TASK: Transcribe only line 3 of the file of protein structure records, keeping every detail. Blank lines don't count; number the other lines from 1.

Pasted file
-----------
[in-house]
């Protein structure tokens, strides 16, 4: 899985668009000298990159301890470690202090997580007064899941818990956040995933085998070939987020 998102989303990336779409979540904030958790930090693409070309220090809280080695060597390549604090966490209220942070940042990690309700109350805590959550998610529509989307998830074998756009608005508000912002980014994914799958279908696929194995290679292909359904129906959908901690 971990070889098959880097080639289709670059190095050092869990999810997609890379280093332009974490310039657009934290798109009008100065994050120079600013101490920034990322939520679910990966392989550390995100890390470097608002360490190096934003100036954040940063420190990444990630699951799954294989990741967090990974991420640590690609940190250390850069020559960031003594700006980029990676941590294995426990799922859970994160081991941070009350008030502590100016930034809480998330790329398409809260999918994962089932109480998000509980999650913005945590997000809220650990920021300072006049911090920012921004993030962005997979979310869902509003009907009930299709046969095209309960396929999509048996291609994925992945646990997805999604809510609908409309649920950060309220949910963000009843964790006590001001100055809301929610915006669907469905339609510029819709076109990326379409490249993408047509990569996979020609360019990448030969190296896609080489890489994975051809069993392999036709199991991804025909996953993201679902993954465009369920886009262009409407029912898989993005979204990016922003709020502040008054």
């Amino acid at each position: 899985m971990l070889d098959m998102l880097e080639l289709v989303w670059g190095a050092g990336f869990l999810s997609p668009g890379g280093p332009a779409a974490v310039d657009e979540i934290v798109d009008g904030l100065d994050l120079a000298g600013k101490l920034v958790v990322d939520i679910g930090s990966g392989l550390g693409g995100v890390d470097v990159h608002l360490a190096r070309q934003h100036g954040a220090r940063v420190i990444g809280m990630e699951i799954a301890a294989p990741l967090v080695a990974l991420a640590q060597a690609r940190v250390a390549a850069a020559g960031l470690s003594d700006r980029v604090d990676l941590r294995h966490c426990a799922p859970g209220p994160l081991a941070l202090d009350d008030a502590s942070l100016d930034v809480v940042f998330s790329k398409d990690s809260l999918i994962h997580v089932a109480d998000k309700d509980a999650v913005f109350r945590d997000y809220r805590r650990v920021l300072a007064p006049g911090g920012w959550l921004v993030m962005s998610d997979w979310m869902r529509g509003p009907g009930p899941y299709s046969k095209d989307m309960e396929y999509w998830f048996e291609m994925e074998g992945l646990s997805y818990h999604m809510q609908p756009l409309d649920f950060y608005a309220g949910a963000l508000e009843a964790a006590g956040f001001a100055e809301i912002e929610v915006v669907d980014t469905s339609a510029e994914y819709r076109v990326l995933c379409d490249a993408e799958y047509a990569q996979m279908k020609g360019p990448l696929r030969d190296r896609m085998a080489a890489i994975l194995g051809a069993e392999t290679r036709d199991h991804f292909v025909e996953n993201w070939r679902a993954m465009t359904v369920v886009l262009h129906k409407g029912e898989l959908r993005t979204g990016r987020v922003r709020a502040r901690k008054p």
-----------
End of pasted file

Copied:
């Amino acid at each position: 899985m971990l070889d098959m998102l880097e080639l289709v989303w670059g190095a050092g990336f869990l999810s997609p668009g890379g280093p332009a779409a974490v310039d657009e979540i934290v798109d009008g904030l100065d994050l120079a000298g600013k101490l920034v958790v990322d939520i679910g930090s990966g392989l550390g693409g995100v890390d470097v990159h608002l360490a190096r070309q934003h100036g954040a220090r940063v420190i990444g809280m990630e699951i799954a301890a294989p990741l967090v080695a990974l991420a640590q060597a690609r940190v250390a390549a850069a020559g960031l470690s003594d700006r980029v604090d990676l941590r294995h966490c426990a799922p859970g209220p994160l081991a941070l202090d009350d008030a502590s942070l100016d930034v809480v940042f998330s790329k398409d990690s809260l999918i994962h997580v089932a109480d998000k309700d509980a999650v913005f109350r945590d997000y809220r805590r650990v920021l300072a007064p006049g911090g920012w959550l921004v993030m962005s998610d997979w979310m869902r529509g509003p009907g009930p899941y299709s046969k095209d989307m309960e396929y999509w998830f048996e291609m994925e074998g992945l646990s997805y818990h999604m809510q609908p756009l409309d649920f950060y608005a309220g949910a963000l508000e009843a964790a006590g956040f001001a100055e809301i912002e929610v915006v669907d980014t469905s339609a510029e994914y819709r076109v990326l995933c379409d490249a993408e799958y047509a990569q996979m279908k020609g360019p990448l696929r030969d190296r896609m085998a080489a890489i994975l194995g051809a069993e392999t290679r036709d199991h991804f292909v025909e996953n993201w070939r679902a993954m465009t359904v369920v886009l262009h129906k409407g029912e898989l959908r993005t979204g990016r987020v922003r709020a502040r901690k008054p």